Although it comes equipped with fewer shaders than the Llano-based A8-3850, AMD’s upcoming A10-5800K appears to serve up superior performance as a result of its more utilizable (hey, that’s actually a word) architecture and higher operating frequencies. Our early estimate grants the beefiest Trinity-based chip a 20% advantage in 3DMark 11.
The A8-5600K, on the other hand, is almost exactly as fast as the A8-3850, which might be a little disappointing for anyone assuming the step from A8-3850 to A8-5600K should yield better performance.
Expectedly, the A6 trails behind a ways. And although I hate to drag Ivy Bridge into this mainstream match-up between AMD APUs, in referencing back to my Core i7-3770K launch coverage, I did notice that my A8-3850 result was just one point away from the one I generated for today’s piece. More interesting, HD Graphics 4000 scored 769 points in the suite test. That’s lower than the dual-core A6.
At least from the standpoint of graphics performance, AMD seems to be in a good place.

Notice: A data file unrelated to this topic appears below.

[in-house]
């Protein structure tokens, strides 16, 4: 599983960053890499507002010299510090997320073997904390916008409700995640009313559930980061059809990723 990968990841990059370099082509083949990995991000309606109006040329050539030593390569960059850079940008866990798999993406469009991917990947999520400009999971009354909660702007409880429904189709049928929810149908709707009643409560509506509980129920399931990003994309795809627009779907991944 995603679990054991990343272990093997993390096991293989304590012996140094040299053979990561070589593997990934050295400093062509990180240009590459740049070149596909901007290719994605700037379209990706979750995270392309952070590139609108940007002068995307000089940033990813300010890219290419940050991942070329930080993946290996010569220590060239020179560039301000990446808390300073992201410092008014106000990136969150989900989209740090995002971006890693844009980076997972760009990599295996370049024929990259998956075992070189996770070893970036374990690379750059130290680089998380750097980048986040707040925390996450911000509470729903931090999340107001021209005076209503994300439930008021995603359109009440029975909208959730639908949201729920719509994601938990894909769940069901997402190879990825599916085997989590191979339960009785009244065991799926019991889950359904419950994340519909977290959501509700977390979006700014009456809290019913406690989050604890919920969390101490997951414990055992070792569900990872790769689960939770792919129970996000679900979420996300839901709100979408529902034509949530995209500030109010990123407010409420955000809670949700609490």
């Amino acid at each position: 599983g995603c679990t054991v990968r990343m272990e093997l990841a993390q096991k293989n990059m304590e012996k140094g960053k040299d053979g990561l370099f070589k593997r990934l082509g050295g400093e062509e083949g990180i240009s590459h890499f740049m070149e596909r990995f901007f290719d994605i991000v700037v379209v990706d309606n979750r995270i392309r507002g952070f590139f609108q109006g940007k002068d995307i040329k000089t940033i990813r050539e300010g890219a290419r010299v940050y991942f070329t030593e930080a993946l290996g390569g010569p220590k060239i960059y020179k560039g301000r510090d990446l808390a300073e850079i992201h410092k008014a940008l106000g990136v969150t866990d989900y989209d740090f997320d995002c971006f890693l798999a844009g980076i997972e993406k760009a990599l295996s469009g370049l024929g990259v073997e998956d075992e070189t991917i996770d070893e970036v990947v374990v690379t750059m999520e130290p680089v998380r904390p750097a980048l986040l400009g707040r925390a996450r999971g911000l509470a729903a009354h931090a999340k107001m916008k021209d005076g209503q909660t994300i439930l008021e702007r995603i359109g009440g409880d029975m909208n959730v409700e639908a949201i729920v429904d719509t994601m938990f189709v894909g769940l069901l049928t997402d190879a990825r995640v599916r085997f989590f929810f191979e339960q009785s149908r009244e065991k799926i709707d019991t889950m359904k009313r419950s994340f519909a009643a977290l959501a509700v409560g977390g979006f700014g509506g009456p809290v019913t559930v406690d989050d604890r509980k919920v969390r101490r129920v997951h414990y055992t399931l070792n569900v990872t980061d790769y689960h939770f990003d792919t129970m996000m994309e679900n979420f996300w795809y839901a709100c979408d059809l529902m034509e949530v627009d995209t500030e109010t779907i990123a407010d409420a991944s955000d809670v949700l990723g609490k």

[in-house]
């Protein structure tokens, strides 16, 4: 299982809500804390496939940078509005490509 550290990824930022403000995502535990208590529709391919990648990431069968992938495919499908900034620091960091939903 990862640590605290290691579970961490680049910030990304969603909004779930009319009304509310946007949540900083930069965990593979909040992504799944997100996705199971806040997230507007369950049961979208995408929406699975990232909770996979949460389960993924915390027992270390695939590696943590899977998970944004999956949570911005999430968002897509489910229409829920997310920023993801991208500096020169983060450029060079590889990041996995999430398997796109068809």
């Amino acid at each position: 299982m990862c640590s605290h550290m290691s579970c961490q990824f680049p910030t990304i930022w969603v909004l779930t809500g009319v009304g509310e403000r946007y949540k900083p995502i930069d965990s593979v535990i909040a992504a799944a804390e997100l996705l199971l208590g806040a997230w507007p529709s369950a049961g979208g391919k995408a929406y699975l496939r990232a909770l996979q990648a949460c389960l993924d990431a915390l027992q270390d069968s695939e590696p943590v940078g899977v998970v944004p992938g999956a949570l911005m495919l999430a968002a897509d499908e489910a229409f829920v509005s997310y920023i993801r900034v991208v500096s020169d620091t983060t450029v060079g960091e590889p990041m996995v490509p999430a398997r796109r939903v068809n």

- Trinity: Coming Soon To A Desktop Near You
- Piledriver: Half Of The Trinity Story
- Turbo Core Finds Its Way Into APUs
- Graphics: Fewer Shaders, Better Efficiency
- Memory Bandwidth Scaling: Feed The Beast
- Socket Compatibility And The A85X FCH
- Test Setup And Benchmarks
- Benchmark Results: 3DMark 11
- Benchmark Results: Sandra 2012
- Benchmark Results: Adobe CS5 And 6
- Benchmark Results: Content Creation
- Benchmark Results: Productivity
- Benchmark Results: Media Encoding
- Benchmark Results: File Compression
- Benchmark Results: Batman: Arkham City
- Benchmark Results: World Of Warcraft: Cataclysm
- Benchmark Results: The Elder Scrolls V: Skyrim
- Benchmark Results: Diablo III
- Benchmark Results: OpenCL
- Trinity On The Desktop: Already Announced, But Enthusiasts Must Wait